The reduced VAT rate is 5%. This rate is applied to items that meet certain conditions. It also applies to specific sales that meet the correct specifications. A few examples of that are listed below.
- Children’s car seats fall under the reduced rate
- Domestic fuel and power always fall under the reduced rate as well
- Mobility aids that are sold to individuals over 60 receive the reduced rate
- Additionally, if the mobility aids are installed in the home they also receive the reduced rate
The zero rate applies to specific items sold to customers. These items are still VAT-taxable, but businesses are required to charge 0% to the customers. Some of the following items fall under the zero rate:
- Books and newspapers
- Children’s clothing, including shoes
- Motorcycle helmets
In addition to these items, there are special schemes that are zero rate, as well.
- Most goods exported from Great Britain to a country outside the UK
- Most goods exported from Northern Ireland to a country outside the EU and UK
- Goods supplied from Northern Ireland to a VAT-registered EU business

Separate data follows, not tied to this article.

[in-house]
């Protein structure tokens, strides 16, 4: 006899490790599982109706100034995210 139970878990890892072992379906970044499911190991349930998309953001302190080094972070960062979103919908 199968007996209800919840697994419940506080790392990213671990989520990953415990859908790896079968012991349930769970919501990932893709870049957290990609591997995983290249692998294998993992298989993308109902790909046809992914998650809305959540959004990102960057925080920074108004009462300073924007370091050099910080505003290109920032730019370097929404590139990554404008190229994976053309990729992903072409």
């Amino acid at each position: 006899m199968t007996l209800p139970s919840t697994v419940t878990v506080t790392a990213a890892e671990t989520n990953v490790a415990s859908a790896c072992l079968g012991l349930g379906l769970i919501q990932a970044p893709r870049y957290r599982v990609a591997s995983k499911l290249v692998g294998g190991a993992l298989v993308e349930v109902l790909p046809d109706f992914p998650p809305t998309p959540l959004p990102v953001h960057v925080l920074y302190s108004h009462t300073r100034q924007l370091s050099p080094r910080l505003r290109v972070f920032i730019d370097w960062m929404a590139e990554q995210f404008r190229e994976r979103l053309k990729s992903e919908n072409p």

Registering for VAT
Businesses that sell goods or services that are taxable supplies should be aware of VAT. When a business reaches the threshold of £85,000 in taxable sales, registration is required. However, businesses can register for VAT prior to meeting the threshold. We’ll cover the benefits of that later on.
If you’re getting close to the threshold, or want to voluntarily register, the following steps will assist you in VAT registration.
Many VAT registrations can happen online. It is the easiest way to register for VAT. When registering online, you’ll need to create a Government Gateway ID. You’ll also need your email address handy. When registering, you’ll be asked to fill in a series of forms about your business. After all information is submitted, you’ll receive a verification email. If you register online, this is the way that you’ll also submit all of your VAT returns to HMRC.
Using an Agent